Alan Yurko’s Murder Conviction is Vacated!

By Hans Sherrer

Justice:Denied magazine, Issue 26, page 9

After a week-long evidentiary hearing, on August 27, 2004, Circuit Judge C. Alan Lawson vacated Alan Yurko’s 1998 first-degree murder conviction of shaking his ten-week old son to death in November 1997, for which he was sentenced to life in prison. (See: The Yurko Project: Triumph Over Tragedy, Justice:Denied, Issue 23, Winter 2004, p. 10) An array of experts assembled on behalf of Yurko painted a picture of medical negligence by his son’s doctors that compounded baby Alan’s poor health, and an autopsy report by Orange-Oscela Medical Examiner Sashi Gore so rife with errors that it was of no value in determining his cause of death.

Earlier in 2004, the Florida State Medical Examiners Commission reviewed Gore’s conduct in the Yurko case. The Commission determined his conduct was so deficient that it barred from performing autopsies until his June 2004 retirement.

Facing a re-trial with their “star” forensic witness’ professional reputation in shreds, Alan’s prosecutors offered him a deal within hours of Judge Lawson’s ruling: Plead no-contest to the manslaughter death of his son and be sentenced to time served - 6 years and 125 days. The alternative for Alan was to most likely spend several more years in prison while the prosecution appealed the judge’s ruling.

An important consideration for Alan, was that by pleading no-contest to manslaughter, he would be abandoning any opportunity to seek compensation for his 6-1/2 years of wrongful imprisonment. However the desire to get out of prison immediately and to be reunited with his wife Francine and his step-daughter won out. Alan accepted the deal and after pleading no-contest to manslaughter at an afternoon court session, he was sentenced to time served and released about 8 p.m. on August 27th. When he entered his plea, Alan denied ever physically harming his son, but he accepted parental responsibility for not having conducted research into the dangerous vaccines his ill-son’s doctor’s prescribed and administered to him.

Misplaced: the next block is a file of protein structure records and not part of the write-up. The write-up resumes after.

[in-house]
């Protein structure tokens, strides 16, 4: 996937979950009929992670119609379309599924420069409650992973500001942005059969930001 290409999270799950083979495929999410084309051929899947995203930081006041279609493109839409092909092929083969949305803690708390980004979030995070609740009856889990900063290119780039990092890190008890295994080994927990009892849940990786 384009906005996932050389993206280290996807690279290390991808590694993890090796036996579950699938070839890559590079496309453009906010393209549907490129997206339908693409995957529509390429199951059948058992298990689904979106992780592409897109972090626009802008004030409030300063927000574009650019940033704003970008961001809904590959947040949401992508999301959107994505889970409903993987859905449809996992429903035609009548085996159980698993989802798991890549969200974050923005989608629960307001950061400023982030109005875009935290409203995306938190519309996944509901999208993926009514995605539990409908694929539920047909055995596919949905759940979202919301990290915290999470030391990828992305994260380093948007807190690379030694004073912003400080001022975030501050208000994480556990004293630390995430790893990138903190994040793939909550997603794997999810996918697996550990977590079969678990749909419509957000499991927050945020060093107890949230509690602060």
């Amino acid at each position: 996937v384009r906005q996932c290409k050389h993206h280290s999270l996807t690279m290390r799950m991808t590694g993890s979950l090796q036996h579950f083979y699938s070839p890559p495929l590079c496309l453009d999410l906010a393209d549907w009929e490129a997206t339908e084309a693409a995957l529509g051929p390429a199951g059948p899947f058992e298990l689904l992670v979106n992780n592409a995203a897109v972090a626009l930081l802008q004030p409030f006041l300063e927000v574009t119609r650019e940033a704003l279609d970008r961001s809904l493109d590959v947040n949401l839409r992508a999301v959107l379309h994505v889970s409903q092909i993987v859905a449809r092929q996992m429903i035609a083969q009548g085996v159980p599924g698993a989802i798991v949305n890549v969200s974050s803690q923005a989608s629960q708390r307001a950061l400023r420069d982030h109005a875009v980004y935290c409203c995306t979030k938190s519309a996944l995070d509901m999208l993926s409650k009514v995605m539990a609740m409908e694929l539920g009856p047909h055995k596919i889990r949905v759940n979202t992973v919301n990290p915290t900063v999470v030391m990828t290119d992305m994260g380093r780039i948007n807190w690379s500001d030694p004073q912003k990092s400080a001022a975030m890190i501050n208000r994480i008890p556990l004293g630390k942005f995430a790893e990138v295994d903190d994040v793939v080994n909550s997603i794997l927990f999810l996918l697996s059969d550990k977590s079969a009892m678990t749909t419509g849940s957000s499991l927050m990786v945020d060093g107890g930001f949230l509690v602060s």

Alan’s wife Francine, who steadfastly stood by him during his ordeal and was the person most responsible for amassing the new evidence of his innocence, had mixed emotions about the plea deal: “By him taking a plea, he gets to come home. But we’re still victims of the system. We’ve still spent seven years of our lives to prove his innocence and restore the name of our family. A plea … regardless of no contest, that’s not a victory to me. We know he’s innocent, and I guess when it comes down to it, that’s all that really matters.”

The irony of Alan’s plea deal, is that prior to his trial he was offered and turned down, a deal under which he would have served less than the time he was actually imprisoned. More than six years of wrongful imprisonment gave him a new perspective on the inner workings of the legal system. It is unlikely that Judge Lawson’s acceptance of Alan’s plea to something the judge knows he didn’t do increased his already shaken faith that the system’s interest is in protecting the innocent, and not to cater to the prosecution’s goal of obtaining a conviction at all costs.

Source: Dad freed from life sentence in son’s death, Anthony Colarossi and Pamela J. Johnson, Orlando Sentinel, August 28, 2004.